Urueña Castle

Urueña, Spain

The Urueña castle was built around the year 1060 by the Castilian monarch Fernando I el Magno (the Great). It is built on the remains of a Roman fort. Overlooking the Tierra de Campos it has always been a strategically important place. Urueña was on the border between the two kingdoms Castilla and León. After many battles the kingdom of Castilla reconquered the castle in the year 1281.

The Queen Doña Urraca lived in this castle. Also Doña María de Padilla, mistress of King Pedro I of Castilla, lived here. Later the castle was used as a prison: Doña Beatriz Princess of Portugal was held here as one of the prisoners. From the 19th century it was used as a cemetery. Today only the exterior walls of the castle remain.

Comments

Your name



Details

Founded: 1060
Category: Castles and fortifications in Spain

Rating

4.4/5 (based on Google user reviews)

User Reviews

Pedro Francisco (2 years ago)
Experiencia agradable, muy apto para niños aunque los mayores también disfrutan. Gran exposición
MIGUEL A SÁNCHEZ (2 years ago)
Bonito pueblo Urueña, conocido como el pueblo del libro. Fue un acierto incluirlo en la ruta por Castilla y León, merece la pena desviarse y conocerlo, para poder perderse entre sus murallas. El castillo estaba cerrado y no ponía ningún horario de apertura, una pena esa falta de información.
Jorge Sanz (2 years ago)
Castillo en bastantes buenas condiciones. Ubicado en Urueña, un pueblo inscrito en los “pueblos más bonitos de España”, de forma merecida. Sus iglesias, corros (plazas), su muralla en muy buenas condiciones o su título desde hace 11 años como primera villa del libro de España. Sus murallas de una altura remarcable llama la atención especialmente.
Andrea ea (2 years ago)
La villa del libro de Urueña es un pueblo precioso, merece la pena visitarlo, no solo por sus librerías para los amantes de la lectura, sino por las vistas de los campos de Castilla que rodean al pueblo. Es un lugar único en el que merece la pena parar aunque sea para una visita rápida.
jesus manuel sancho (2 years ago)
Un pueblo muy bonito , las librerías merecen la pena , la muralla impresionante; el entorno es nuestra "ANCHA ES CASTILLA" conviene reservar para comer esta vez nos toco en la barra por falta de previsión. pero sin problemas ,
Powered by Google

Featured Historic Landmarks, Sites & Buildings

Historic Site of the week

Kirkjubøargarður

Kirkjubøargarður ('Yard of Kirkjubøur', also known as King"s Farm) is one of the oldest still inhabited wooden houses of the world. The farm itself has always been the largest in the Faroe Islands. The old farmhouse dates back to the 11th century. It was the episcopal residence and seminary of the Diocese of the Faroe Islands, from about 1100. Sverre I of Norway (1151–1202), grew up here and went to the priest school. The legend says, that the wood for the block houses came as driftwood from Norway and was accurately bundled and numbered, just for being set up. Note, that there is no forest in the Faroes and wood is a very valuable material. Many such wood legends are thus to be found in Faroese history.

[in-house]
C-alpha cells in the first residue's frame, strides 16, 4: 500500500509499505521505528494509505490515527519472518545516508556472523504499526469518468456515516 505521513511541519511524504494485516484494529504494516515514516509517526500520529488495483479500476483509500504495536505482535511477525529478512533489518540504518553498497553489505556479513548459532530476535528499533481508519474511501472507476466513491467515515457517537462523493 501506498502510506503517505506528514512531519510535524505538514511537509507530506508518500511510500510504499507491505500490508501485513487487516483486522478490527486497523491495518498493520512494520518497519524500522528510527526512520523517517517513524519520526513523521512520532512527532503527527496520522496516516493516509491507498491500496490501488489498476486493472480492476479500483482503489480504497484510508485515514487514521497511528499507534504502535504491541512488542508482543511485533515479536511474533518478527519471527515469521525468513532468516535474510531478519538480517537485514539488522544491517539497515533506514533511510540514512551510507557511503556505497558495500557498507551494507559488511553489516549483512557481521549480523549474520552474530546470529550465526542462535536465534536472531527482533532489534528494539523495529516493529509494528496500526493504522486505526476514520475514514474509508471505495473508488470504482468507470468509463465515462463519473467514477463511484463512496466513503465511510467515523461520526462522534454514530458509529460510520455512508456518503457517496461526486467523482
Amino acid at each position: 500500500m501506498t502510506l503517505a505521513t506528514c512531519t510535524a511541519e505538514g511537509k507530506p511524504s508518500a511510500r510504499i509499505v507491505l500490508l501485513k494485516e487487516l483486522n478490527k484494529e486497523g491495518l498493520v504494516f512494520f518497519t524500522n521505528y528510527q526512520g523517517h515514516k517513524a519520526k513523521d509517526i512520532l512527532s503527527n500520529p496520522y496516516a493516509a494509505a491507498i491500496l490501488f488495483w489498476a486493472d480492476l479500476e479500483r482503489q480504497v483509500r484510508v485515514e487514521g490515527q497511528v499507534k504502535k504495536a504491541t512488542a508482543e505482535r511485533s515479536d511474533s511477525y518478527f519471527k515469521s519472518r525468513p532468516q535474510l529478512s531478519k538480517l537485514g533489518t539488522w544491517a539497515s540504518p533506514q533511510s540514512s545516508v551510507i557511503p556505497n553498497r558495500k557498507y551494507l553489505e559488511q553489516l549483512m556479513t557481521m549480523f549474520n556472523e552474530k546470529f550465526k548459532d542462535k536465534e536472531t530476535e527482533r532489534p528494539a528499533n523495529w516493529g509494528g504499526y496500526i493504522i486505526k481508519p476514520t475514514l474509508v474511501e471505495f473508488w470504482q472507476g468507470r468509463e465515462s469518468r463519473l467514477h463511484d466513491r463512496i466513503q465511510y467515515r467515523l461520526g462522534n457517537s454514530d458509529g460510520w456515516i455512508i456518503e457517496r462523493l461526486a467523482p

The oldest part is a so-called roykstova (reek parlour, or smoke room). Perhaps it was moved one day, because it does not fit to its foundation. Another ancient room is the loftstovan (loft room). It is supposed that Bishop Erlendur wrote the 'Sheep Letter' here in 1298. This is the earliest document of the Faroes we know today. It is the statute concerning sheep breeding on the Faroes. Today the room is the farm"s library. The stórastovan (large room) is from a much later date, being built in 1772.

Though the farmhouse is a museum, the 17th generation of the Patursson Family, which has occupied it since 1550, is still living here. Shortly after the Reformation in the Faroe Islands in 1538, all the real estate of the Catholic Church was seized by the King of Denmark. This was about half of the land in the Faroes, and since then called King"s Land (kongsjørð). The largest piece of King"s Land was the farm in Kirkjubøur due to the above-mentioned Episcopal residence. This land is today owned by the Faroese government, and the Paturssons are tenants from generation to generation. It is always the oldest son, who becomes King"s Farmer, and in contrast to the privately owned land, the King"s Land is never divided between the sons.

The farm holds sheep, cattle and some horses. It is possible to get a coffee here and buy fresh mutton and beef directly from the farmer. In the winter season there is also hare hunting for the locals. Groups can rent the roykstovan for festivities and will be served original Faroese cuisine.

Other famous buildings directly by the farmhouse are the Magnus Cathedral and the Saint Olav"s Church, which also date back to the mediaeval period. All three together represent the Faroe Island"s most interesting historical site.